Judge sentences Georgia pair to decades in jail for birthday party hate crime case
“If you drive around town with a Confederate flag, yelling the ‘N’ word, you know how it’s going to be interpreted,” Superior Court Judge William McClain said on Monday, said, according to WAGA.
“Their actions were motivated by racial hatred,” McClain said, sentencing Jose Torres to and Kayla Rae Norton for their part in the incident in 2015, according to the Atlanta Journal Constitution.
Wow. Way to go Douglas County. For this to be considered a "hate crime" I think the sentencing was fair. https://t.co/uBWMVjB1Ey— Mrs. Hargrett (@TheeMrsHargrett) February 27, 2017
Torres received 20 years, with 13 to serve in prison, while Norton got 15 years, with six to serve. In addition, upon their release, the judge ordered them to be permanently banished from Douglas County. They were convicted of violating Georgia's street-gang terrorism law earlier in February.
The pair wept openly in court.
Torres and Norton were members of Respect the Flag, a group that had been demonstrating in defense of the Confederate battle flag. In a drunken, two-county rampage in pick-up trucks laden with Confederate battle flags, the group drove through Paulding and Douglas counties over July 24 and July 25, 2015, according to the AJC.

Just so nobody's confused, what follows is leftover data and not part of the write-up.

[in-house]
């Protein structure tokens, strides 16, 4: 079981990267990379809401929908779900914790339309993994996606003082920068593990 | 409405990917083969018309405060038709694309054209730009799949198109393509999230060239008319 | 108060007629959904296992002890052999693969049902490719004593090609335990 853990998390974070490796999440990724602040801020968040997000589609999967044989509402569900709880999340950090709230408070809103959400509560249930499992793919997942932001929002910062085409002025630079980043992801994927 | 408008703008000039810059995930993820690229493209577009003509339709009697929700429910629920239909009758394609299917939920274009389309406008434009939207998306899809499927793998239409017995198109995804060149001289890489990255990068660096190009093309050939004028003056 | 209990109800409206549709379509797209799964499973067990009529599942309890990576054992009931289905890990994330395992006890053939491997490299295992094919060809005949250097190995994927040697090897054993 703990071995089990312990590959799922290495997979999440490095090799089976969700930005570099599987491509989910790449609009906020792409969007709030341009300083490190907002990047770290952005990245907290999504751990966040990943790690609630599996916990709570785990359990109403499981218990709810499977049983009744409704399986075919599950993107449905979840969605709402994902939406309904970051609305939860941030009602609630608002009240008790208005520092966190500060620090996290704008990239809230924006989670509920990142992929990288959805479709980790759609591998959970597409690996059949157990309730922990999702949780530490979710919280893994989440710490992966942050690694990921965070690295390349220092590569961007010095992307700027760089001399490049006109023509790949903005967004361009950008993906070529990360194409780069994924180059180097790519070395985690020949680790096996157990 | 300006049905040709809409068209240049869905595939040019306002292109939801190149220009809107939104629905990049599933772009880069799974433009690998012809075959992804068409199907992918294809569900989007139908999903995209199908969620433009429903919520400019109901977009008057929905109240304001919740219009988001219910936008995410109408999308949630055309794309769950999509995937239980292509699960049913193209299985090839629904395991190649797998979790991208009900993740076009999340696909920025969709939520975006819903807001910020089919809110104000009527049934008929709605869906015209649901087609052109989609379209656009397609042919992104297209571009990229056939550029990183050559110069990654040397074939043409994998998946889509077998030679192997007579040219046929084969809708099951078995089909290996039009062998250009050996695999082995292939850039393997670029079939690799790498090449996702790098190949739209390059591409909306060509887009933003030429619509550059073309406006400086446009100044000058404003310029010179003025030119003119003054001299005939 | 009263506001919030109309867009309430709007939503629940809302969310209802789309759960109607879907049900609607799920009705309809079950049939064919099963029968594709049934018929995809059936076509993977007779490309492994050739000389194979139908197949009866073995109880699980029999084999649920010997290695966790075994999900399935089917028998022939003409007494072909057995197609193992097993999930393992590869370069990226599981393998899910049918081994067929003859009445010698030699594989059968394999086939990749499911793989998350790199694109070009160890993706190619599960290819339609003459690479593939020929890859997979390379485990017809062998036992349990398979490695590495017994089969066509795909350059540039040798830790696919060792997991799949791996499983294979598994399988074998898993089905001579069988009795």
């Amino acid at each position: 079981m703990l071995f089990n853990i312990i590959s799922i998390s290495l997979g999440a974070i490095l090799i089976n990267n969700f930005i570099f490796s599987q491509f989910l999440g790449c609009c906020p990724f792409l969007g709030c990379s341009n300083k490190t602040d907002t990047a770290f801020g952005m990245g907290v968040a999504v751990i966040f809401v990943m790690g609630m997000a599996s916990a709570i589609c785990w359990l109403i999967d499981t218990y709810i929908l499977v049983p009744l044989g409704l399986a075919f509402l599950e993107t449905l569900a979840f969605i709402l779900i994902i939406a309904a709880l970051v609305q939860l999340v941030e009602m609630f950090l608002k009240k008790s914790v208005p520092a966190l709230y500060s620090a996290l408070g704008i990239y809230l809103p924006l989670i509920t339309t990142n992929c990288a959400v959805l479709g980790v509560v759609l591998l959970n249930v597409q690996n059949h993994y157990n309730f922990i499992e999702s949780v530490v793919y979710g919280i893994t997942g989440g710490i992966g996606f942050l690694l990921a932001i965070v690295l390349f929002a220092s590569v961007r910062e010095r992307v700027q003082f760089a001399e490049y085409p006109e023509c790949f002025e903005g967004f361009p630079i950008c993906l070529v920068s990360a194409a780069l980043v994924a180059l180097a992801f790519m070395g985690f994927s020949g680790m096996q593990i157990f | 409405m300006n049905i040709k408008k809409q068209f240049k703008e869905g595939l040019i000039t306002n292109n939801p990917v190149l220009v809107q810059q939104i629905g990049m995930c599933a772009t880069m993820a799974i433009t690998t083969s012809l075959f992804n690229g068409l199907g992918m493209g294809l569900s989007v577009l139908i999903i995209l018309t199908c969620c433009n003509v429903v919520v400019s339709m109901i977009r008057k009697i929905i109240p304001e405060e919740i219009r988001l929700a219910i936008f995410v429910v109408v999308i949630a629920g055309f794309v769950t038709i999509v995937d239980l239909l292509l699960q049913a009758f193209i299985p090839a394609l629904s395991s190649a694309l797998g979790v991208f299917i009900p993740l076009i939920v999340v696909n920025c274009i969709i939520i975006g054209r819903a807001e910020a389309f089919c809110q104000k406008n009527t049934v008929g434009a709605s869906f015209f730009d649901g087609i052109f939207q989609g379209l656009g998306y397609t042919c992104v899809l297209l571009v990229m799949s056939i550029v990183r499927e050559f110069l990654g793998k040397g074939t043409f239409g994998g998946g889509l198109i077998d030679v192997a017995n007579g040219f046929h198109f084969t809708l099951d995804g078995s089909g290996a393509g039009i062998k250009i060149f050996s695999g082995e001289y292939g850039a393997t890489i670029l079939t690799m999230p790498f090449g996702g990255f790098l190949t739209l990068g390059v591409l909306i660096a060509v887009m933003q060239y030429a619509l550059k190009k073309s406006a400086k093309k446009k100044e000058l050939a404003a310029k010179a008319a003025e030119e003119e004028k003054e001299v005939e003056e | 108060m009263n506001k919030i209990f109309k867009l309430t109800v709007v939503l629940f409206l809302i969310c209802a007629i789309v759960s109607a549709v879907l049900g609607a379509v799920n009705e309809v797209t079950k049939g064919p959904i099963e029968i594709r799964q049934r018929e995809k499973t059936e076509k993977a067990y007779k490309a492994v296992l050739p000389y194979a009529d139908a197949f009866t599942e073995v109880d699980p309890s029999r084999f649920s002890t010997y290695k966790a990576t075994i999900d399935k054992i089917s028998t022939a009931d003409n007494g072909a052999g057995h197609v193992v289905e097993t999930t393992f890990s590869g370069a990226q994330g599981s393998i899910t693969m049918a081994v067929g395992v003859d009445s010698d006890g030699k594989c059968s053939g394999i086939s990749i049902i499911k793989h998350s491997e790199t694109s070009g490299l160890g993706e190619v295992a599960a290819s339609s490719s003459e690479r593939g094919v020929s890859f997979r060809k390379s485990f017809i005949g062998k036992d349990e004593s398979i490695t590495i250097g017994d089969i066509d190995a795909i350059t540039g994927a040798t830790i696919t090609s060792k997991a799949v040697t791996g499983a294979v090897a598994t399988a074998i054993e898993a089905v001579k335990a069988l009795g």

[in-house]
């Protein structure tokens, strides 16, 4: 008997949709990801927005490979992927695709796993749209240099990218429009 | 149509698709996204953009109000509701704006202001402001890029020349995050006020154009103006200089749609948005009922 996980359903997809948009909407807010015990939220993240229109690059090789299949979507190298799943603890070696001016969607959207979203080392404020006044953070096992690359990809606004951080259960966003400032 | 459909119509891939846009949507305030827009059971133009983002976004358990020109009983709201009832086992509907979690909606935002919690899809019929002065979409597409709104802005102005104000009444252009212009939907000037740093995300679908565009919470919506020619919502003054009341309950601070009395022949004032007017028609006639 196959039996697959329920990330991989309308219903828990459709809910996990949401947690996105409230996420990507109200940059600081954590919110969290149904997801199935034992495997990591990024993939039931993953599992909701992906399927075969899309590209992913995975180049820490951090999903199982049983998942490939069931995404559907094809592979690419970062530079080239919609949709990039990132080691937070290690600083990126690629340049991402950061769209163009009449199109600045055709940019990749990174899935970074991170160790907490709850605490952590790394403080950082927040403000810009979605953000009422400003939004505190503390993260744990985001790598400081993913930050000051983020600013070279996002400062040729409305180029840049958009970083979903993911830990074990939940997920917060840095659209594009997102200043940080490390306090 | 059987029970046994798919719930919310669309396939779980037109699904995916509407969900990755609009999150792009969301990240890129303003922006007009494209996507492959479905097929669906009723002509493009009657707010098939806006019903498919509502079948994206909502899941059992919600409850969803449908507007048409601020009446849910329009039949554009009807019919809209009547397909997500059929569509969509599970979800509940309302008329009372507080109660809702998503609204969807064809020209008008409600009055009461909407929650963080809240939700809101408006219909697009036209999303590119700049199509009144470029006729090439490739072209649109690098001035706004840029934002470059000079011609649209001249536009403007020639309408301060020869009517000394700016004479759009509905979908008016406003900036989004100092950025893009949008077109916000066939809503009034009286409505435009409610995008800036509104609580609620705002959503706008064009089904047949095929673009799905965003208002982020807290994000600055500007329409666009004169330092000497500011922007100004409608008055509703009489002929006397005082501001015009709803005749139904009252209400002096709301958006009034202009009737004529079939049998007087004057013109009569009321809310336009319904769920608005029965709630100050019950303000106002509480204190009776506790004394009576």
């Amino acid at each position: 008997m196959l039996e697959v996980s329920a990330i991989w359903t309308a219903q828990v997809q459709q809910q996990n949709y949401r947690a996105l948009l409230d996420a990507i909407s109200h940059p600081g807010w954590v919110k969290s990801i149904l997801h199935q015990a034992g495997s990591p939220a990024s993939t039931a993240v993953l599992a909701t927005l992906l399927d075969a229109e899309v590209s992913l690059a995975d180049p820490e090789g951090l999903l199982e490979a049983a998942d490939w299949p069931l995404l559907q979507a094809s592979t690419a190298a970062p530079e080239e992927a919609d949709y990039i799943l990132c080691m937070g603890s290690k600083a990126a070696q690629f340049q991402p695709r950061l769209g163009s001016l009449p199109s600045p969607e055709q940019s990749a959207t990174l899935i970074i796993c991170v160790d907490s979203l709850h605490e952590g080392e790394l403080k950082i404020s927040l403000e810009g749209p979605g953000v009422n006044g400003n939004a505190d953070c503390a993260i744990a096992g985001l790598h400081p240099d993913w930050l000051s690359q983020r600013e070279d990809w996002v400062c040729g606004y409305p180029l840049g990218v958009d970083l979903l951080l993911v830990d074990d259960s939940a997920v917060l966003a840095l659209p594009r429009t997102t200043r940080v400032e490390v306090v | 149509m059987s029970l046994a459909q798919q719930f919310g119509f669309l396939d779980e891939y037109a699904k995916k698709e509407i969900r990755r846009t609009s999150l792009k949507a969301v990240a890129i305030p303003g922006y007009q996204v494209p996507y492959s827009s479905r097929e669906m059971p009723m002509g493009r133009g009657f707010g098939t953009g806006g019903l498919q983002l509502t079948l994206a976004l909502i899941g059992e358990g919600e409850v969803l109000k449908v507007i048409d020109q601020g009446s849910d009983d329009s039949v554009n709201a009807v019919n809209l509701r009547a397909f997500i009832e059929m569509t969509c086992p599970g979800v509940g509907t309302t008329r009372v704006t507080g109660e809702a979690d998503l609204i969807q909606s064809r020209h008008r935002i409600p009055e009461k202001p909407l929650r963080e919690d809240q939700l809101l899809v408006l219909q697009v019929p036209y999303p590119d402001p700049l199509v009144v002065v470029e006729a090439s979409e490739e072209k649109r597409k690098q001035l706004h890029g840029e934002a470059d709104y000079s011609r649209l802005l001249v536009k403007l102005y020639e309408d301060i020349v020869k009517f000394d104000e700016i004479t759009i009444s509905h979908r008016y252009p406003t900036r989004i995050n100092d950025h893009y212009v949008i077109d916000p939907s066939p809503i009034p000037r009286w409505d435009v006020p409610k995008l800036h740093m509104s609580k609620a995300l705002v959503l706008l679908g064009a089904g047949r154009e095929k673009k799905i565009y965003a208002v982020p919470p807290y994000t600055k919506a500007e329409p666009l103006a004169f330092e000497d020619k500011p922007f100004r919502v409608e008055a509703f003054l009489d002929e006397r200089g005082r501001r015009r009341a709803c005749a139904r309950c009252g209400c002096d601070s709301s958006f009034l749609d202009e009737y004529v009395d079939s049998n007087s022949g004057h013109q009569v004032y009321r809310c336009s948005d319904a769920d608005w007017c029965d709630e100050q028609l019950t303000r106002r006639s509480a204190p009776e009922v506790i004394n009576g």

During the frenzy, the Georgia group threatened African-American motorists, yelled at them and walked up to one of their cars with a gun. They also threatened African-American shoppers at a Paulding County Walmart and at a convenience store.
The final stage of the episode was captured on two cellphone videos filmed by party goers when the group parked opposite an African-American 8-year-old's party. Clips show a Douglasville police officer holding off a group of agitated black men and women as at least seven trucks brandishing various flags drive by.
“Many good people in Paulding County saw you for what you are,” Judge McClain said before he handed down the sentence. “Everywhere you went 911 call centers were flooded with calls.”
McClain quoted one of the callers in court: "'I want to report a hate crime.’”
Several other group members were also indicted by a grand jury for their actions that day, including Thomas Charles Summers and Lacey Paul Henderson II, who pleaded guilty to terror threats and battery charges. Summers was sentenced to four years in prison and Henderson to two, according to Patch.
https://t.co/H0mRdYbdC2— Jim Toomey (@JimToomey1) February 27, 2017
Douglas County Alabama. The Judge deemed this a hate crime then handed out stiff prison sentences.
The incident occurred just over a week after white supremacist Dylann Roof shot and killed nine black people at a Bible study meeting in South Carolina.
The Confederate flag is considered a racist symbol by many in the United States. During the 1861-65 Civil War, it was the flag of the Confederacy, a group of slave-owning states that seceded from the Union. After the Confederacy was defeated, the flag was adopted by many Southern groups, including white supremacists. Some people, however, consider the flag a symbol of their Southern heritage and reject the idea that it is racist.